- WHAT ARE VARICOSE VEINS?
- METHODS OF TREATMENT
- DEEP VEIN THROMBOSIS
- Case Studies
A 30 year old lady presented with history of Deep vein thrombosis following pregnancy . There was no improvement following conservative treatment with heparin and warfarin. She developed significant changes in the left leg. We cannulated the occluded left iliac vein and infused Urokinase for 24 hours to dissolve the thrombus. Following balloon dilatation was performed, with restoration of venous flow into IVC. Within 2 weeks, there was good improvement in the edema of the left leg.
Deep Vein Thrombosis involving the Iliac vein can be complicated by an embolus traveling upto the lungs, and obstructing the Pulmonary artery. The symptoms are chest pain, sudden shortness of breath, drop in arterial saturation. Many cases can be fatal. When a diagnosis of pulmonary embolism secondary to DVT has been made, then it is essential to prevent further episodes. Additionally, if on ultrasound examination, the thrombus in the Iliac vein extends upwards into the IVC or is mobile, it should be prevented from traveling upwards. This can be achieved by placing a metal filter into the IVC, which traps the clot as it travels upwards. Placement of the IVC filter can be achieved percutaneously either from the unaffected side via femoral vein cannulation, or by the jugular vein route. The picture above shows placement of a filter via the jugular route in a lady who had already had minor episodes of pulmonary embolism.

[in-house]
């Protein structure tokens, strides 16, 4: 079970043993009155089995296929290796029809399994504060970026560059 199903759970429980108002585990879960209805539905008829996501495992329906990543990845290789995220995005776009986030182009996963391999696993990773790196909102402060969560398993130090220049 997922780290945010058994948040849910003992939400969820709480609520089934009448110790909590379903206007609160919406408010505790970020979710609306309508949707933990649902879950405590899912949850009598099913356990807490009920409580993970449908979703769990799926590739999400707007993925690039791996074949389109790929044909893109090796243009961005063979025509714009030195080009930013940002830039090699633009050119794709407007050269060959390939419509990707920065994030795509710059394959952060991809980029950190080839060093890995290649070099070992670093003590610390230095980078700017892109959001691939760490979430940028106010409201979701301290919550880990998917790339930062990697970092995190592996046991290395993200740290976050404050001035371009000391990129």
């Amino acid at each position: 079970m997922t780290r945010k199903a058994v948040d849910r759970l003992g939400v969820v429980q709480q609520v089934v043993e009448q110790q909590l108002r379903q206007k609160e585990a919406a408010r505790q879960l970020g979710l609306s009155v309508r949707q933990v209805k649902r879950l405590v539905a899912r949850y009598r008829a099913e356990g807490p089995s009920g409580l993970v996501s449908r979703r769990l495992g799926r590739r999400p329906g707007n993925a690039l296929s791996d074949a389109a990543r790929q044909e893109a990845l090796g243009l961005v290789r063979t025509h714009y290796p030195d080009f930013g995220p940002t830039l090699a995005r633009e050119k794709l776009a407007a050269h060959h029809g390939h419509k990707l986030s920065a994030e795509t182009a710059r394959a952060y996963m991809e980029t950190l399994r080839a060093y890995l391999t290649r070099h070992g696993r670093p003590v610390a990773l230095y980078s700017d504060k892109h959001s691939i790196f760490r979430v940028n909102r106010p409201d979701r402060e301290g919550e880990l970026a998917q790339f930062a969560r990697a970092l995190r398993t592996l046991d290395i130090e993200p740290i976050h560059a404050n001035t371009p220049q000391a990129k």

An 18 year old girl developed severe deep vein thrombosis in the left leg. Venous Doppler demonstrated thrombosis involving the deep veins of the entire leg, with total occlusion of the left common iliac vein. She was treated conservatively with heparin and warfarin for three weeks, without any improvement. She continued to have severe swelling of the leg.
She was considered an ideal candidate for catheter directed thrombolysis. In the angiographic laboratory, under local anesthesia, the left superficial femoral vein was entered with a 18 gauge needle, and a 5 French sheath positioned in the vein. Angiography confirmed that there was total occlusion of the iliac vein, with no flow going upwards into the Inferior Vena Cava. A guide wire was then carefully pushed through the clot, and negotiated through the occlusion into the Inferior vena cava. A special infusion catheter was introduced over the wire, and an infusion of Urokinase given through this for a period of 24 hours. Check angiography after 24 hours revealed partial flow upwards into the IVC. The entire thrombosed vein was then dilated with an angioplasty balloon, and final angiogram revealed a fully opened vein with excellent flow into the Inferior Vena Cava.
There was significant improvement in the swelling, which totally disappeared within 3 days of treatment. Doppler study 10 days after treatment revealed patent common and external iliac veins, with good recanalization seen in the deep femoral and popliteal veins.